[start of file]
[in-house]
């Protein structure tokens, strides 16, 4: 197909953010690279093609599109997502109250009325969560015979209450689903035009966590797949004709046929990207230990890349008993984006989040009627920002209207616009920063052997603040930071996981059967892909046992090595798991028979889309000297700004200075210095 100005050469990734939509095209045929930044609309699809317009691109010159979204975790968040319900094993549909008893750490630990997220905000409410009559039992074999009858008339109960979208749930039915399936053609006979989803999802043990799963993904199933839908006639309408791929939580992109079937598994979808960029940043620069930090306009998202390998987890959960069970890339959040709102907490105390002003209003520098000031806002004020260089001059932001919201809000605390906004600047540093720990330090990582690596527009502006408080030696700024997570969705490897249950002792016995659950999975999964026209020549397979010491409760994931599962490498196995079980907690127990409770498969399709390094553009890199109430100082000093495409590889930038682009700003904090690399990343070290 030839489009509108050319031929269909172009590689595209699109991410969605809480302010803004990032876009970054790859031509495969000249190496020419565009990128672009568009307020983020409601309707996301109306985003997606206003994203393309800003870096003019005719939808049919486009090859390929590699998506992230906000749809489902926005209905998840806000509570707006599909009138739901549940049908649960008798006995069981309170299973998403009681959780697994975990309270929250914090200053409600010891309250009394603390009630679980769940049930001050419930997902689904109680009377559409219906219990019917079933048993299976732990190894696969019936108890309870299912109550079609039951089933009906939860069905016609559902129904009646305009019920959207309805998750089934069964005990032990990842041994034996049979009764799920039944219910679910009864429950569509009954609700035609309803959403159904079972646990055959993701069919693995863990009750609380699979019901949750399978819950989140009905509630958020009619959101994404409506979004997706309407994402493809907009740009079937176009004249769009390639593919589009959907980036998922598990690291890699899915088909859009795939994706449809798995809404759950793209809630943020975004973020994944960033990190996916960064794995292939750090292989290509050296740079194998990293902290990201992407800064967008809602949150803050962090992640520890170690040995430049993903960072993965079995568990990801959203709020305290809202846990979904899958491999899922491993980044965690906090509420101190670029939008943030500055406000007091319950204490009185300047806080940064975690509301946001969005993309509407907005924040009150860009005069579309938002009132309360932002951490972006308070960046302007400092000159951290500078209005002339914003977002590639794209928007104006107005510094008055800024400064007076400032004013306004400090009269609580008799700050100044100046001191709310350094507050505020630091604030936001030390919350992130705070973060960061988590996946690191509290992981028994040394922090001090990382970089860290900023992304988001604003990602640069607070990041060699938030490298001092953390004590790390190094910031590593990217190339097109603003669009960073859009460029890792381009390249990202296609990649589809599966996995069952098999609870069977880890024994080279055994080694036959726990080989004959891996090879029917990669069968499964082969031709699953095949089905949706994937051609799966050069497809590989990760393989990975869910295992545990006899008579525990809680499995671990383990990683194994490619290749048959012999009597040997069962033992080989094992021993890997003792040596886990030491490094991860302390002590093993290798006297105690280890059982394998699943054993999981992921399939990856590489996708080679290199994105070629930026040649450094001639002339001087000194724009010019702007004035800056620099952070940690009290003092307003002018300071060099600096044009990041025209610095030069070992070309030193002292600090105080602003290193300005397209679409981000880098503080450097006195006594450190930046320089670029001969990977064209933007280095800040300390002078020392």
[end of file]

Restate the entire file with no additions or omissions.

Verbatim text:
[in-house]
């Protein structure tokens, strides 16, 4: 197909953010690279093609599109997502109250009325969560015979209450689903035009966590797949004709046929990207230990890349008993984006989040009627920002209207616009920063052997603040930071996981059967892909046992090595798991028979889309000297700004200075210095 100005050469990734939509095209045929930044609309699809317009691109010159979204975790968040319900094993549909008893750490630990997220905000409410009559039992074999009858008339109960979208749930039915399936053609006979989803999802043990799963993904199933839908006639309408791929939580992109079937598994979808960029940043620069930090306009998202390998987890959960069970890339959040709102907490105390002003209003520098000031806002004020260089001059932001919201809000605390906004600047540093720990330090990582690596527009502006408080030696700024997570969705490897249950002792016995659950999975999964026209020549397979010491409760994931599962490498196995079980907690127990409770498969399709390094553009890199109430100082000093495409590889930038682009700003904090690399990343070290 030839489009509108050319031929269909172009590689595209699109991410969605809480302010803004990032876009970054790859031509495969000249190496020419565009990128672009568009307020983020409601309707996301109306985003997606206003994203393309800003870096003019005719939808049919486009090859390929590699998506992230906000749809489902926005209905998840806000509570707006599909009138739901549940049908649960008798006995069981309170299973998403009681959780697994975990309270929250914090200053409600010891309250009394603390009630679980769940049930001050419930997902689904109680009377559409219906219990019917079933048993299976732990190894696969019936108890309870299912109550079609039951089933009906939860069905016609559902129904009646305009019920959207309805998750089934069964005990032990990842041994034996049979009764799920039944219910679910009864429950569509009954609700035609309803959403159904079972646990055959993701069919693995863990009750609380699979019901949750399978819950989140009905509630958020009619959101994404409506979004997706309407994402493809907009740009079937176009004249769009390639593919589009959907980036998922598990690291890699899915088909859009795939994706449809798995809404759950793209809630943020975004973020994944960033990190996916960064794995292939750090292989290509050296740079194998990293902290990201992407800064967008809602949150803050962090992640520890170690040995430049993903960072993965079995568990990801959203709020305290809202846990979904899958491999899922491993980044965690906090509420101190670029939008943030500055406000007091319950204490009185300047806080940064975690509301946001969005993309509407907005924040009150860009005069579309938002009132309360932002951490972006308070960046302007400092000159951290500078209005002339914003977002590639794209928007104006107005510094008055800024400064007076400032004013306004400090009269609580008799700050100044100046001191709310350094507050505020630091604030936001030390919350992130705070973060960061988590996946690191509290992981028994040394922090001090990382970089860290900023992304988001604003990602640069607070990041060699938030490298001092953390004590790390190094910031590593990217190339097109603003669009960073859009460029890792381009390249990202296609990649589809599966996995069952098999609870069977880890024994080279055994080694036959726990080989004959891996090879029917990669069968499964082969031709699953095949089905949706994937051609799966050069497809590989990760393989990975869910295992545990006899008579525990809680499995671990383990990683194994490619290749048959012999009597040997069962033992080989094992021993890997003792040596886990030491490094991860302390002590093993290798006297105690280890059982394998699943054993999981992921399939990856590489996708080679290199994105070629930026040649450094001639002339001087000194724009010019702007004035800056620099952070940690009290003092307003002018300071060099600096044009990041025209610095030069070992070309030193002292600090105080602003290193300005397209679409981000880098503080450097006195006594450190930046320089670029001969990977064209933007280095800040300390002078020392």